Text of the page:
Inside This Issue - Opinion
Mass retailing reshaped by power of technology
March 11th, 2013
Technology is forever altering the practice of mass market retailing.
Amazon and other Internet-based merchants are mounting a significant challenge to brick-and-mortar chains in categories ranging from books and electronics to toys and health and beauty care. Traditional retailers have responded by augmenting their business model, taking steps that include extending store hours, developing their own e-commerce capabilities and promising to match the prices offered by Internet sellers.
Consumer research confirms the paradigm shift. A new study by Kantar Retail concludes that although e-commerce still accounts for only about 8% of total retail sales in the United States and Great Britain, the impact of digital technology on the business is “100%.”
"This past holiday season was evidence of how online retailing 24/7/365 is impacting the bricks-and-mortar world that we have traditionally understood so well," says Anne Zybowski, vice president of retail insights at Kantar.
The report states that 50% of purchases are made by consumers who first go online to access product information, read customer reviews and compare prices.
Another recent study, this one from J.D. Power and Associates, assesses the impact of a specific aspect of the information revolution, social media. The work spotlights a direct link between a company’s performance in that field and such metrics as the likelihood of a consumer making a purchase. Although the industries studied (airlines, autos, banking, credit cards, telecommunications and utilities) did not include retailing, the findings have broad applicability.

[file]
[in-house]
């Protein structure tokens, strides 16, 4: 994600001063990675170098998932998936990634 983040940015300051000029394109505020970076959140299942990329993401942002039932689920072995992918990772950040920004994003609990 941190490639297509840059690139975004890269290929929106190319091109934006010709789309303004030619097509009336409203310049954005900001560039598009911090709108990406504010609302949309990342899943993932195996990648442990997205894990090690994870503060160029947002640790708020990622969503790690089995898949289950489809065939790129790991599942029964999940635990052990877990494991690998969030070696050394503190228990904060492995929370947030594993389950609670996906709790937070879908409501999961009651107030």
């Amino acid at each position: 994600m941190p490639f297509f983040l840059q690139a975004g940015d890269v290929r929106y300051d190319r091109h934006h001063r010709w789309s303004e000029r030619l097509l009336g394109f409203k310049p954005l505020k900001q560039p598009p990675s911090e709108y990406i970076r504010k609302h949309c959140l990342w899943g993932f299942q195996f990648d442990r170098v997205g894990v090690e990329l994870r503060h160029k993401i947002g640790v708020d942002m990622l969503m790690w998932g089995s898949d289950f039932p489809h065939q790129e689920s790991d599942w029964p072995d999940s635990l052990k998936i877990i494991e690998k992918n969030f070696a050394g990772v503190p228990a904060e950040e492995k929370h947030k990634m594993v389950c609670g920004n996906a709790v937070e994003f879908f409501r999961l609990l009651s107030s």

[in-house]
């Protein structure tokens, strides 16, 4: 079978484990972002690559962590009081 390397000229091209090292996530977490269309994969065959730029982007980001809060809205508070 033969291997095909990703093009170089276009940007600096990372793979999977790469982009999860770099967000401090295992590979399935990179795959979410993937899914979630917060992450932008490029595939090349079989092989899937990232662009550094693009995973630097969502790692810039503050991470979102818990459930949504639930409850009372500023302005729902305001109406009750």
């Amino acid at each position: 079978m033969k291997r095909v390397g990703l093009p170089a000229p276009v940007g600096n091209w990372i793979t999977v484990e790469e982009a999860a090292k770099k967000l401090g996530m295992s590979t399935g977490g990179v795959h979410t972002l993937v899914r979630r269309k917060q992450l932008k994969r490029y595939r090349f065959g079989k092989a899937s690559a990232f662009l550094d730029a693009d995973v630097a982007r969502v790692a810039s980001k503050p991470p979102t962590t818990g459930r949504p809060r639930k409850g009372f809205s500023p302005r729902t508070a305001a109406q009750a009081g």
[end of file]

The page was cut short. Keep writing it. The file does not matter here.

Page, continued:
"While there are vast differences among age groups in the frequency of servicing and marketing engagement [via social media], there is a consistency in the impact on brand perception and purchase intent through both types of engagement," comments Jacqueline Anderson, director of social media and text analytics at J.D. Power.
The retail game is clearly changing, and merchants that fail to adapt to technological innovations will find their competitive position compromised very quickly. At the same time, brick-and-mortar chains can’t afford to lose sight of the in-store fundamentals that result in a fulfilling customer experience.